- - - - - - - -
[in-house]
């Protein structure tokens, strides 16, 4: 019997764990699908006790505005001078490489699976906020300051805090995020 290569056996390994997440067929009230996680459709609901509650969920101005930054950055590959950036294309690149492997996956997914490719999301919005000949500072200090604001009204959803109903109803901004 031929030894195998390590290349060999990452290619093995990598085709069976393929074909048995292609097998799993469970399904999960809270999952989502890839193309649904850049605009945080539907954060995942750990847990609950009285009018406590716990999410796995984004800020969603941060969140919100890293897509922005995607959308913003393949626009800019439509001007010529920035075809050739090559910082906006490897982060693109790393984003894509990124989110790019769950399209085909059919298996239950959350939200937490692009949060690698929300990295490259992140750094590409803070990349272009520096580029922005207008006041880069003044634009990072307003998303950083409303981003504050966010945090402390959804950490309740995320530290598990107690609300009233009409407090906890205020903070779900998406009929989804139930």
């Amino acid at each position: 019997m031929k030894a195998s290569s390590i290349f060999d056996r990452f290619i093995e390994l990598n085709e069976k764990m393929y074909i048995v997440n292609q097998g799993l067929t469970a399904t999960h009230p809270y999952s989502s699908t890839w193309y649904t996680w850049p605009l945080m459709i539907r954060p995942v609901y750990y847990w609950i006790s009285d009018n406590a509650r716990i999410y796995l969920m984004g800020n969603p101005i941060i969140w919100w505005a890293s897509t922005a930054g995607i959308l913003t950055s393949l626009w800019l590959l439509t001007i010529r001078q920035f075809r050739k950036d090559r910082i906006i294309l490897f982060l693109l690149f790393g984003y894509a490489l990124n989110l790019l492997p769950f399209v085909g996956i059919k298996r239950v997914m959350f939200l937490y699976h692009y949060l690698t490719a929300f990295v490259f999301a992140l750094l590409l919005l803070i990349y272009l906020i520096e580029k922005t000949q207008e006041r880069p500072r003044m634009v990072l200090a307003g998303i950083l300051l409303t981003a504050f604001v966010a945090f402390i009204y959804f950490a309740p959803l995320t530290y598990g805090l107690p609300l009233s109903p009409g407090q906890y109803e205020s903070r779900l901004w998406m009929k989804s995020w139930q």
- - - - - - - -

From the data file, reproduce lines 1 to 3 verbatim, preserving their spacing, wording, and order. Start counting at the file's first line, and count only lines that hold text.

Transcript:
[in-house]
């Protein structure tokens, strides 16, 4: 019997764990699908006790505005001078490489699976906020300051805090995020 290569056996390994997440067929009230996680459709609901509650969920101005930054950055590959950036294309690149492997996956997914490719999301919005000949500072200090604001009204959803109903109803901004 031929030894195998390590290349060999990452290619093995990598085709069976393929074909048995292609097998799993469970399904999960809270999952989502890839193309649904850049605009945080539907954060995942750990847990609950009285009018406590716990999410796995984004800020969603941060969140919100890293897509922005995607959308913003393949626009800019439509001007010529920035075809050739090559910082906006490897982060693109790393984003894509990124989110790019769950399209085909059919298996239950959350939200937490692009949060690698929300990295490259992140750094590409803070990349272009520096580029922005207008006041880069003044634009990072307003998303950083409303981003504050966010945090402390959804950490309740995320530290598990107690609300009233009409407090906890205020903070779900998406009929989804139930």
């Amino acid at each position: 019997m031929k030894a195998s290569s390590i290349f060999d056996r990452f290619i093995e390994l990598n085709e069976k764990m393929y074909i048995v997440n292609q097998g799993l067929t469970a399904t999960h009230p809270y999952s989502s699908t890839w193309y649904t996680w850049p605009l945080m459709i539907r954060p995942v609901y750990y847990w609950i006790s009285d009018n406590a509650r716990i999410y796995l969920m984004g800020n969603p101005i941060i969140w919100w505005a890293s897509t922005a930054g995607i959308l913003t950055s393949l626009w800019l590959l439509t001007i010529r001078q920035f075809r050739k950036d090559r910082i906006i294309l490897f982060l693109l690149f790393g984003y894509a490489l990124n989110l790019l492997p769950f399209v085909g996956i059919k298996r239950v997914m959350f939200l937490y699976h692009y949060l690698t490719a929300f990295v490259f999301a992140l750094l590409l919005l803070i990349y272009l906020i520096e580029k922005t000949q207008e006041r880069p500072r003044m634009v990072l200090a307003g998303i950083l300051l409303t981003a504050f604001v966010a945090f402390i009204y959804f950490a309740p959803l995320t530290y598990g805090l107690p609300l009233s109903p009409g407090q906890y109803e205020s903070r779900l901004w998406m009929k989804s995020w139930q």